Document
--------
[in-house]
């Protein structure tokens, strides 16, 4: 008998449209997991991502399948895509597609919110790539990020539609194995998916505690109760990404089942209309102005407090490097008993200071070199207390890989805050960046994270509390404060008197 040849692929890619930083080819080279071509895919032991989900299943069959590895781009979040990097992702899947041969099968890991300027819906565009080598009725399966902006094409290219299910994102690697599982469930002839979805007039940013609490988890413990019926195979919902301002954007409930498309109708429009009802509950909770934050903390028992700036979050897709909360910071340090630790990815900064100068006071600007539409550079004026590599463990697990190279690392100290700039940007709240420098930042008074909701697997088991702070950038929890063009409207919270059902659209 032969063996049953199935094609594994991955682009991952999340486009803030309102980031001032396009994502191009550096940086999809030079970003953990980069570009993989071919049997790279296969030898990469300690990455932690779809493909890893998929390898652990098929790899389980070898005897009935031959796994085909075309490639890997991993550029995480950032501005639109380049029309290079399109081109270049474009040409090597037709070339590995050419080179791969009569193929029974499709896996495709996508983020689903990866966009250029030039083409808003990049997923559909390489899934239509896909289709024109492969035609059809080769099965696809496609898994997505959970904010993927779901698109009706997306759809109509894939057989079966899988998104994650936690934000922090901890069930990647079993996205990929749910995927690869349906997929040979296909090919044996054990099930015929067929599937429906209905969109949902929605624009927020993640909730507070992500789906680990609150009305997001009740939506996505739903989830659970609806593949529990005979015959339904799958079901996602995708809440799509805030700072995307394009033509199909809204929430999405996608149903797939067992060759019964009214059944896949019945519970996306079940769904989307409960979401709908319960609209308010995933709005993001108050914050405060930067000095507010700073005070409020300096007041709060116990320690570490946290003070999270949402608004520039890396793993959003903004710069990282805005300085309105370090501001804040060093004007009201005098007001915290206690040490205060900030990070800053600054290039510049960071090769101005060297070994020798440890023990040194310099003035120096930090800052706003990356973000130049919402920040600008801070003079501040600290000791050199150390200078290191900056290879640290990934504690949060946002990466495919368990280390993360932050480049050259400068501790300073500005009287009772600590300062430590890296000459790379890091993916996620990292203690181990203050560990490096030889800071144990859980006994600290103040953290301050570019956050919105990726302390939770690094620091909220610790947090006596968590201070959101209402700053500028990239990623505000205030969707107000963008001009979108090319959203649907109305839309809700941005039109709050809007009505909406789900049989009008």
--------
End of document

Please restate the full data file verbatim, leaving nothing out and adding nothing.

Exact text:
[in-house]
């Protein structure tokens, strides 16, 4: 008998449209997991991502399948895509597609919110790539990020539609194995998916505690109760990404089942209309102005407090490097008993200071070199207390890989805050960046994270509390404060008197 040849692929890619930083080819080279071509895919032991989900299943069959590895781009979040990097992702899947041969099968890991300027819906565009080598009725399966902006094409290219299910994102690697599982469930002839979805007039940013609490988890413990019926195979919902301002954007409930498309109708429009009802509950909770934050903390028992700036979050897709909360910071340090630790990815900064100068006071600007539409550079004026590599463990697990190279690392100290700039940007709240420098930042008074909701697997088991702070950038929890063009409207919270059902659209 032969063996049953199935094609594994991955682009991952999340486009803030309102980031001032396009994502191009550096940086999809030079970003953990980069570009993989071919049997790279296969030898990469300690990455932690779809493909890893998929390898652990098929790899389980070898005897009935031959796994085909075309490639890997991993550029995480950032501005639109380049029309290079399109081109270049474009040409090597037709070339590995050419080179791969009569193929029974499709896996495709996508983020689903990866966009250029030039083409808003990049997923559909390489899934239509896909289709024109492969035609059809080769099965696809496609898994997505959970904010993927779901698109009706997306759809109509894939057989079966899988998104994650936690934000922090901890069930990647079993996205990929749910995927690869349906997929040979296909090919044996054990099930015929067929599937429906209905969109949902929605624009927020993640909730507070992500789906680990609150009305997001009740939506996505739903989830659970609806593949529990005979015959339904799958079901996602995708809440799509805030700072995307394009033509199909809204929430999405996608149903797939067992060759019964009214059944896949019945519970996306079940769904989307409960979401709908319960609209308010995933709005993001108050914050405060930067000095507010700073005070409020300096007041709060116990320690570490946290003070999270949402608004520039890396793993959003903004710069990282805005300085309105370090501001804040060093004007009201005098007001915290206690040490205060900030990070800053600054290039510049960071090769101005060297070994020798440890023990040194310099003035120096930090800052706003990356973000130049919402920040600008801070003079501040600290000791050199150390200078290191900056290879640290990934504690949060946002990466495919368990280390993360932050480049050259400068501790300073500005009287009772600590300062430590890296000459790379890091993916996620990292203690181990203050560990490096030889800071144990859980006994600290103040953290301050570019956050919105990726302390939770690094620091909220610790947090006596968590201070959101209402700053500028990239990623505000205030969707107000963008001009979108090319959203649907109305839309809700941005039109709050809007009505909406789900049989009008």